A lovely image, the proud parents Hi (Nicolas Cage) and his wife Ed (Holly Hunter) with their new baby (21-minute mark). Problem is, the baby is stolen. Hi, an ex-con, and his ex-cop bride have longed for a baby to lavish their love on. But, as Hi’s ornate narration informs us, “biology and the prejudices of others conspired to keep us childless.” So they appropriated one from a rich man, Nathan Arizona (Trey Wilson), whose wife has just given birth to quintuplets. That act leads to no end of trouble with Nathan, a couple of Hi’s old prison buddies (John Goodman and William Forsythe), and a tough bounty hunter (Randall “Tex” Cobb) — a demon road warrior, a warthog from hell who grenades rabbits, torches roadside flowers and has a secret tattoo of Woody Woodpecker on his left pectoral.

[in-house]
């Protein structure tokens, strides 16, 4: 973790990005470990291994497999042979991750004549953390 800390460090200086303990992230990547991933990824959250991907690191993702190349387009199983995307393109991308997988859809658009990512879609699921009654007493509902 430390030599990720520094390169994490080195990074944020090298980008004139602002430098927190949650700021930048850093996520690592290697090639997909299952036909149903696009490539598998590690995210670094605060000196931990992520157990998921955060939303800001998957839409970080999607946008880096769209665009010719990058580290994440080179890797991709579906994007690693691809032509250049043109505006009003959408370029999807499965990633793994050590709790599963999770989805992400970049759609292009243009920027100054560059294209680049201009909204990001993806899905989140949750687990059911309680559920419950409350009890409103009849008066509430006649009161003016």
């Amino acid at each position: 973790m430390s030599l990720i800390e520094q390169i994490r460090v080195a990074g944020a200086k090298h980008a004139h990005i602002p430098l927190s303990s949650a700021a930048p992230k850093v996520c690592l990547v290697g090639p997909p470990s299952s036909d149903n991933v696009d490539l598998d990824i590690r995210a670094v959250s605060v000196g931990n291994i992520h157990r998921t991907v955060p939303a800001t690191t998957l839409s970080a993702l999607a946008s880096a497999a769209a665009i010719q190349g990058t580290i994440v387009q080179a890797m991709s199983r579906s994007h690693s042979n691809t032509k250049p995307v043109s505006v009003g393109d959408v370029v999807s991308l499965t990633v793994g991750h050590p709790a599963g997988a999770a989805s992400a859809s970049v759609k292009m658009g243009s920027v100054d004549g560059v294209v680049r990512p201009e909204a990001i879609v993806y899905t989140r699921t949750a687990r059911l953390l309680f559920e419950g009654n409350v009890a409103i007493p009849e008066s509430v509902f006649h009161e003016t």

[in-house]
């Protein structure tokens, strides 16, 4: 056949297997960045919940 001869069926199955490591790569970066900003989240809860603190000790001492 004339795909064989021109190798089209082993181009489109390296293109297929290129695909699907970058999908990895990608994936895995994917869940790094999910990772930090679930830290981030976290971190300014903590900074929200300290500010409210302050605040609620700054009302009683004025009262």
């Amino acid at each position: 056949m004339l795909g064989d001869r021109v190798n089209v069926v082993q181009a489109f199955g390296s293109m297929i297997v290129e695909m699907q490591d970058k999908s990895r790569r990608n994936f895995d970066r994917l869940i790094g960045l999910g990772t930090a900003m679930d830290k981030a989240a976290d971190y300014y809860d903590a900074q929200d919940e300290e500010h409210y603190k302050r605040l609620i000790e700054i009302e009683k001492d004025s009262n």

One of several kidnapping comedies in the Coen catalog, this is the sunniest of their films, where even the meanies have a sentimental streak. Just before robbing a store, Forsythe buys balloons for Hi’s and Ed’s purloined child. “These blow up into funny shapes?” he asks. “Not unless round is funny,” the clerk replies. In Raising Arizona, round, like everything else, is funny.
Next Miller’s Crossing